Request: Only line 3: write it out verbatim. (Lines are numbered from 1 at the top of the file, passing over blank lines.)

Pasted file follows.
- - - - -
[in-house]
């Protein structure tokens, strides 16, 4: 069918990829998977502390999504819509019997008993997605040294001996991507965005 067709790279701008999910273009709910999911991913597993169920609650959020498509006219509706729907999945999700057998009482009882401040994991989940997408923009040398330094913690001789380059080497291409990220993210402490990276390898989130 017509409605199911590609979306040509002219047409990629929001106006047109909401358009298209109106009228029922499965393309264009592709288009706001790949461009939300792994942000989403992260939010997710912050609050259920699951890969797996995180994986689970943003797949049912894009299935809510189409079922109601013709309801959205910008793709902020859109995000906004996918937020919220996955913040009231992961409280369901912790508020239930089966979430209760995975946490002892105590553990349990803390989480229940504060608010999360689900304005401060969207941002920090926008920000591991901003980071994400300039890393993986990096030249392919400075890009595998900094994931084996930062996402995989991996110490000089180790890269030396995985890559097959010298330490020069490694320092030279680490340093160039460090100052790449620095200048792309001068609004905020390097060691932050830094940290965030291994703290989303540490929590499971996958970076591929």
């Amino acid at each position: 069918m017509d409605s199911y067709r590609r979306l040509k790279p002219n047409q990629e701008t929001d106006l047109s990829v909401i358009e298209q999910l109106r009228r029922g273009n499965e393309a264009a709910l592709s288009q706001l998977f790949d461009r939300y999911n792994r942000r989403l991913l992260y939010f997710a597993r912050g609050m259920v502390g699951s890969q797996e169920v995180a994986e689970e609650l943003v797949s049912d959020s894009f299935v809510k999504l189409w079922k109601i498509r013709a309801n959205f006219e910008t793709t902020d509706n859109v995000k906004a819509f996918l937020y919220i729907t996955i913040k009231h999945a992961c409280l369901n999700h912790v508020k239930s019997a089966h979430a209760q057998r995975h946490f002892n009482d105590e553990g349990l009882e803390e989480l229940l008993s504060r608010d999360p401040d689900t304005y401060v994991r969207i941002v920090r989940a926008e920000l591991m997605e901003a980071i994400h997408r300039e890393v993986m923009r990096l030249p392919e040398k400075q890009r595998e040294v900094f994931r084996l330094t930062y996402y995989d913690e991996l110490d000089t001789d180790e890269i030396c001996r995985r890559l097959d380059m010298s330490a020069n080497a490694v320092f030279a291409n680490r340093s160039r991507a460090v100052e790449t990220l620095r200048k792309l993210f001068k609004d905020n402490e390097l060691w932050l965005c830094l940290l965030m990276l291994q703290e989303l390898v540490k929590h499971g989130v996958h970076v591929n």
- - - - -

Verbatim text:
């Amino acid at each position: 069918m017509d409605s199911y067709r590609r979306l040509k790279p002219n047409q990629e701008t929001d106006l047109s990829v909401i358009e298209q999910l109106r009228r029922g273009n499965e393309a264009a709910l592709s288009q706001l998977f790949d461009r939300y999911n792994r942000r989403l991913l992260y939010f997710a597993r912050g609050m259920v502390g699951s890969q797996e169920v995180a994986e689970e609650l943003v797949s049912d959020s894009f299935v809510k999504l189409w079922k109601i498509r013709a309801n959205f006219e910008t793709t902020d509706n859109v995000k906004a819509f996918l937020y919220i729907t996955i913040k009231h999945a992961c409280l369901n999700h912790v508020k239930s019997a089966h979430a209760q057998r995975h946490f002892n009482d105590e553990g349990l009882e803390e989480l229940l008993s504060r608010d999360p401040d689900t304005y401060v994991r969207i941002v920090r989940a926008e920000l591991m997605e901003a980071i994400h997408r300039e890393v993986m923009r990096l030249p392919e040398k400075q890009r595998e040294v900094f994931r084996l330094t930062y996402y995989d913690e991996l110490d000089t001789d180790e890269i030396c001996r995985r890559l097959d380059m010298s330490a020069n080497a490694v320092f030279a291409n680490r340093s160039r991507a460090v100052e790449t990220l620095r200048k792309l993210f001068k609004d905020n402490e390097l060691w932050l965005c830094l940290l965030m990276l291994q703290e989303l390898v540490k929590h499971g989130v996958h970076v591929n």